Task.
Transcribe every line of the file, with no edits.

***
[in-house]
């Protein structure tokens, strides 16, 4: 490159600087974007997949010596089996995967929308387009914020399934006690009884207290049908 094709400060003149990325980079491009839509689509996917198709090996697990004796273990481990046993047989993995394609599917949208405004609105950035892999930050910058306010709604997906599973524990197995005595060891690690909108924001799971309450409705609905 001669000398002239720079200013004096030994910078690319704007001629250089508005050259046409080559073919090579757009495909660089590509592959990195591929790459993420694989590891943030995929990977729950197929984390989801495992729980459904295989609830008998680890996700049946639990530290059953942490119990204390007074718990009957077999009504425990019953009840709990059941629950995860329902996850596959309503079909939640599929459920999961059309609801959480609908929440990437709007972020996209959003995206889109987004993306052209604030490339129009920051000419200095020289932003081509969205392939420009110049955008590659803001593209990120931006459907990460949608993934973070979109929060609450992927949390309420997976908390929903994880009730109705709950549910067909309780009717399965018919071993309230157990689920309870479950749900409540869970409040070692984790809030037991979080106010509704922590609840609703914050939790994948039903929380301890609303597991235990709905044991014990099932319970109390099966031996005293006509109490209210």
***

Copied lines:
[in-house]
């Protein structure tokens, strides 16, 4: 490159600087974007997949010596089996995967929308387009914020399934006690009884207290049908 094709400060003149990325980079491009839509689509996917198709090996697990004796273990481990046993047989993995394609599917949208405004609105950035892999930050910058306010709604997906599973524990197995005595060891690690909108924001799971309450409705609905 001669000398002239720079200013004096030994910078690319704007001629250089508005050259046409080559073919090579757009495909660089590509592959990195591929790459993420694989590891943030995929990977729950197929984390989801495992729980459904295989609830008998680890996700049946639990530290059953942490119990204390007074718990009957077999009504425990019953009840709990059941629950995860329902996850596959309503079909939640599929459920999961059309609801959480609908929440990437709007972020996209959003995206889109987004993306052209604030490339129009920051000419200095020289932003081509969205392939420009110049955008590659803001593209990120931006459907990460949608993934973070979109929060609450992927949390309420997976908390929903994880009730109705709950549910067909309780009717399965018919071993309230157990689920309870479950749900409540869970409040070692984790809030037991979080106010509704922590609840609703914050939790994948039903929380301890609303597991235990709905044991014990099932319970109390099966031996005293006509109490209210």